SLOVAK BAND PUT MODERN SPIRIT INTO TRADITIONAL KLEZMER SONGS

Forgotten Jewish music returns to old Bratislava haunts

A DOCTOR, a programmer, a journalist, a lawyer, an engineer and two music students - it's not the intro to a bad joke, but an enthusiastic bunch of musicians called the Pressburger Klezmer Band, or PKB for short. A band whose music is as varied as its members' personal and professional backgrounds.
The PKB comes from Bratislava (which used to be called Pressburg during the Austro-Hungarian Empire) and plays 'klezmer' music, a traditional form that originated in eastern and central Europe and was influenced by Jewish liturgical music, Hassidic tunes and the folklore of the local non-Jewish environment. Established in 1995, the PKB is so far the only band of its kind in Slovakia, playing Jewish traditional music with a Slovak and gypsy flavour.


PRESSBURGER Klezmer Band is reviving this long-neglected form.
photo: Ctibor Bachratý

A DOCTOR, a programmer, a journalist, a lawyer, an engineer and two music students - it's not the intro to a bad joke, but an enthusiastic bunch of musicians called the Pressburger Klezmer Band, or PKB for short. A band whose music is as varied as its members' personal and professional backgrounds.

The PKB comes from Bratislava (which used to be called Pressburg during the Austro-Hungarian Empire) and plays 'klezmer' music, a traditional form that originated in eastern and central Europe and was influenced by Jewish liturgical music, Hassidic tunes and the folklore of the local non-Jewish environment. Established in 1995, the PKB is so far the only band of its kind in Slovakia, playing Jewish traditional music with a Slovak and gypsy flavour.

Having just come out with their second CD, 'Lajv' (the Slovak phonetic equivalent of the English 'live'), the band will introduce it to the Bratislava audience on September 12, sending listeners on a musical journey from Ukraine's Odessa over the Carpathian mountains to the Lower East Side.

The klezmorim (musicians playing klezmer) traditionally played at weddings and other festive occasions, and were often also hired by non-Jews. Klezmorim were often unschooled, in contrast to the members of the current PKB, all of whom received a formal musical education.

The band says their non-traditional learning allows them to arrange traditional pieces in new ways, or even to write original pieces.

"We are inspired by the traditional and popular tunes, but also listen to old and new records and look for song books. Among the bands who influenced us the most are Klezmorim, Kapelye, Brave Old World and the Conservatory Klezmer Band," says Samo Alexander, the PKB's contrabass player and singer.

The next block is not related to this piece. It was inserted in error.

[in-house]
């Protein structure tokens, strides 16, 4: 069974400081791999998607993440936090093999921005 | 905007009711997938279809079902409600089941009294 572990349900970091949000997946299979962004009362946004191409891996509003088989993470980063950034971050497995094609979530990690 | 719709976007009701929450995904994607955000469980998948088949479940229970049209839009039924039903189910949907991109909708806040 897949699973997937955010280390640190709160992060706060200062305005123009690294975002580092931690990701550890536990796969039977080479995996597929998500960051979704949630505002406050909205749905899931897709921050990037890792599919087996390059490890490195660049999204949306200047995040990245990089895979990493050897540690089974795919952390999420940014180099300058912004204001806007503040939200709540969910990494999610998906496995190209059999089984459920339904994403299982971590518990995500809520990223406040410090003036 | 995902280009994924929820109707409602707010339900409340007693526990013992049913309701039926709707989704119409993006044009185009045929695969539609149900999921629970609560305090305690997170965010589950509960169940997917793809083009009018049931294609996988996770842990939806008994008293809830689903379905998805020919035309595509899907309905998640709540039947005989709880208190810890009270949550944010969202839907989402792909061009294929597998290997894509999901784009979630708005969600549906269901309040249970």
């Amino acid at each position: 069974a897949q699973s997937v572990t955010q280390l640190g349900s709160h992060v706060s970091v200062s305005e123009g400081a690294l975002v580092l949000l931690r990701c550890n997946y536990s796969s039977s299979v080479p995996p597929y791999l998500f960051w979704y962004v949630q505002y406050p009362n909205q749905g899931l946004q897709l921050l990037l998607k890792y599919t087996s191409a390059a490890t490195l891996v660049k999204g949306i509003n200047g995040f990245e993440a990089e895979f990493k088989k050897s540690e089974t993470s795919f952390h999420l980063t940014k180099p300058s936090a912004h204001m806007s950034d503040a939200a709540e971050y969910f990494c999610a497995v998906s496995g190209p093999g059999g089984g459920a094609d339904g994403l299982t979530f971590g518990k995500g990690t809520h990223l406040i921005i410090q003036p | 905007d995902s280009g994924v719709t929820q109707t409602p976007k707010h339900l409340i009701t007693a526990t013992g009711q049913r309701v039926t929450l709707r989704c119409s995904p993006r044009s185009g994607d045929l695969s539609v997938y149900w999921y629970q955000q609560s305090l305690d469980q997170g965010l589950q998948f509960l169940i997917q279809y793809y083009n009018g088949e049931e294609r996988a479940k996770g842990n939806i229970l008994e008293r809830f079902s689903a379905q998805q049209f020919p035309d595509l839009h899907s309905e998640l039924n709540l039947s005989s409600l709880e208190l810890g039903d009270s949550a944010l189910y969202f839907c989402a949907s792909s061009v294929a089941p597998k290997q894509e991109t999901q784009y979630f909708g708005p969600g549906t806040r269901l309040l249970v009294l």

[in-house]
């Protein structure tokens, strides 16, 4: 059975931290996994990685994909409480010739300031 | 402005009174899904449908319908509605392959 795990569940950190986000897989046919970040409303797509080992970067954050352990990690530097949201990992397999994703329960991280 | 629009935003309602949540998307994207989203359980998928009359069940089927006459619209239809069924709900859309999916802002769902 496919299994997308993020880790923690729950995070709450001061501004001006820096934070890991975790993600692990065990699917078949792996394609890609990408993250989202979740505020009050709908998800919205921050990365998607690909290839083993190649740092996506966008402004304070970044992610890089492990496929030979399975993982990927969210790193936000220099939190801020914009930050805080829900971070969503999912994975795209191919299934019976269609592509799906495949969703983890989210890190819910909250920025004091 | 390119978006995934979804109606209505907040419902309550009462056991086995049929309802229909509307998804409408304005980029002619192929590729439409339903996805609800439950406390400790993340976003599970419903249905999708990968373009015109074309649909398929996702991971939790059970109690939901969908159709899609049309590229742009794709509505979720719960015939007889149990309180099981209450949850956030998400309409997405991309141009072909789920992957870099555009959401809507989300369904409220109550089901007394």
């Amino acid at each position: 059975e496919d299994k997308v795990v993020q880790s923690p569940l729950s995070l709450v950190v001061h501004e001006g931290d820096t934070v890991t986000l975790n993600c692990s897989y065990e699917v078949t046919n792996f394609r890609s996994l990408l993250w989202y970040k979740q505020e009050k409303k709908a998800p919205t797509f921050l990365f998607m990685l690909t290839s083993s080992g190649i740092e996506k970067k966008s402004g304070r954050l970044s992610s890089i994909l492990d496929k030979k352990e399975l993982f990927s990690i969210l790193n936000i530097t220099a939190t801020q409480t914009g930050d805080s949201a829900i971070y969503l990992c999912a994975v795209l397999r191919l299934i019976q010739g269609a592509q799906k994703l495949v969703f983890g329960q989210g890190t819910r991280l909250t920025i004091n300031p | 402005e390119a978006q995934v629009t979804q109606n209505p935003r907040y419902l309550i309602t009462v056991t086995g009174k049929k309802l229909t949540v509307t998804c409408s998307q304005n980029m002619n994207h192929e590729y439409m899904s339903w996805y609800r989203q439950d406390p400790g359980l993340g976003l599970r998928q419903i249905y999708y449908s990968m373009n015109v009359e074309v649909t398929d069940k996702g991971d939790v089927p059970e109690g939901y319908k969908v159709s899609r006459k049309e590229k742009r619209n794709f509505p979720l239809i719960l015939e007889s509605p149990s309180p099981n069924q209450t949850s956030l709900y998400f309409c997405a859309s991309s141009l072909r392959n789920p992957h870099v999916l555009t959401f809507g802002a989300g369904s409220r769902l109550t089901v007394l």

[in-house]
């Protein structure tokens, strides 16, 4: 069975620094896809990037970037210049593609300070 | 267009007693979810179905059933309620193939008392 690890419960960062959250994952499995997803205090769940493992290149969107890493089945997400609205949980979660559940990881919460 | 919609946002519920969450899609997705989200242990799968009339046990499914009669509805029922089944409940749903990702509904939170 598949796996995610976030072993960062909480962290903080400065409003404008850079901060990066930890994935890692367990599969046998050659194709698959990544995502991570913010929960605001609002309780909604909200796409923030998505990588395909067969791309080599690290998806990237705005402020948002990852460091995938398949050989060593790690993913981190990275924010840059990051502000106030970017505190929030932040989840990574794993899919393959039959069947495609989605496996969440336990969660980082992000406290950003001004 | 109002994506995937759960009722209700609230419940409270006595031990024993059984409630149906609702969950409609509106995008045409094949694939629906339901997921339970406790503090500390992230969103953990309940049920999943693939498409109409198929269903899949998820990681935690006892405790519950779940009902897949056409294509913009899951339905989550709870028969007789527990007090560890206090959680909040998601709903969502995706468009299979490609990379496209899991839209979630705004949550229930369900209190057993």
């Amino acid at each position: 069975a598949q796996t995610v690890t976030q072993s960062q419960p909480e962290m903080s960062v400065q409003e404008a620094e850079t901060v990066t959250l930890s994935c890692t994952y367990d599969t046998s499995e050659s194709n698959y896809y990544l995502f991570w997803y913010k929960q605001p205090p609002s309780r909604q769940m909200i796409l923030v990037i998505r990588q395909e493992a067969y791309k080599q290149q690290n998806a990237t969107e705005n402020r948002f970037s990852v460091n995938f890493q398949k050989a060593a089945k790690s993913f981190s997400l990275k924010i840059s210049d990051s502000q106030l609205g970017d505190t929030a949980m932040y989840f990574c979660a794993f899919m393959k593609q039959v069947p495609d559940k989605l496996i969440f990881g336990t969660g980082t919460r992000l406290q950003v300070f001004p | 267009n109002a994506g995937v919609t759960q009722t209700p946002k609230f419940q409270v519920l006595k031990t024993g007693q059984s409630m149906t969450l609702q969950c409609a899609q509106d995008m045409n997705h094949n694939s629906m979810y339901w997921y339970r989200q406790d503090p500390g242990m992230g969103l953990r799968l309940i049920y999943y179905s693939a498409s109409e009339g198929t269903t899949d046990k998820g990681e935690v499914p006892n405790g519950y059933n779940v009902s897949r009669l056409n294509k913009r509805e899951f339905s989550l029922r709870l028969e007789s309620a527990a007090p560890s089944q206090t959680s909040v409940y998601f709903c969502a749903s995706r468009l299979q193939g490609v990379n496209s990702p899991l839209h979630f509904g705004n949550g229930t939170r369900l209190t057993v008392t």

The specific area where klezmer tunes and bands come from also influences their choice of instruments. The most typical instruments for klezmer, and represented in the PKB, are the clarinet with its laughing-weeping sound, as well as the violin, viola, contrabass, piano and drums. These can be accompanied by the melancholy sound of the accordion or even a trumpet or saxophone.

"In the past, the musicians simply played on the instruments that were available, and the line-ups of bands were often improvised," Alexander explains.

As a result of the mass migration of the Jewish population from Europe at the turn of the 19th and 20th centuries, klezmer found its way also to the United States. There it was enriched by jazz elements but soon fell into obscurity due to the tragedy of the second world war and the general neglect of Jewish religion and traditions.

Klezmer music's big revival came in the 1970's, since when it has started to return to the countries of its origin.

Even though klezmer is considered folk music, famous Yiddish authors such as Itsik Manger and Abraham Sutzkever are behind many of the songs' lyrics. They are sung usually in Yiddish (a mixture of German, Hebrew and Slavic elements) or exceptionally in Hebrew. Acoustic klezmer tunes, the 'nigunim', often feature an enchanting melody that can be repeated over and over again.

"We like to play live and see the response from the audience. It's great to make people dance," says Alexander.

What: Pressburger Klezmer Band concert
Where: Dom kultúry Zrkadlový háj (Zrkadlový háj House of Culture), Rovniankova 3, Petržalka.
When: September 12 at 20:00.
Tickets: Sk140-160.
For more information call 02/6381-1328 or visit www.klezmer.sk

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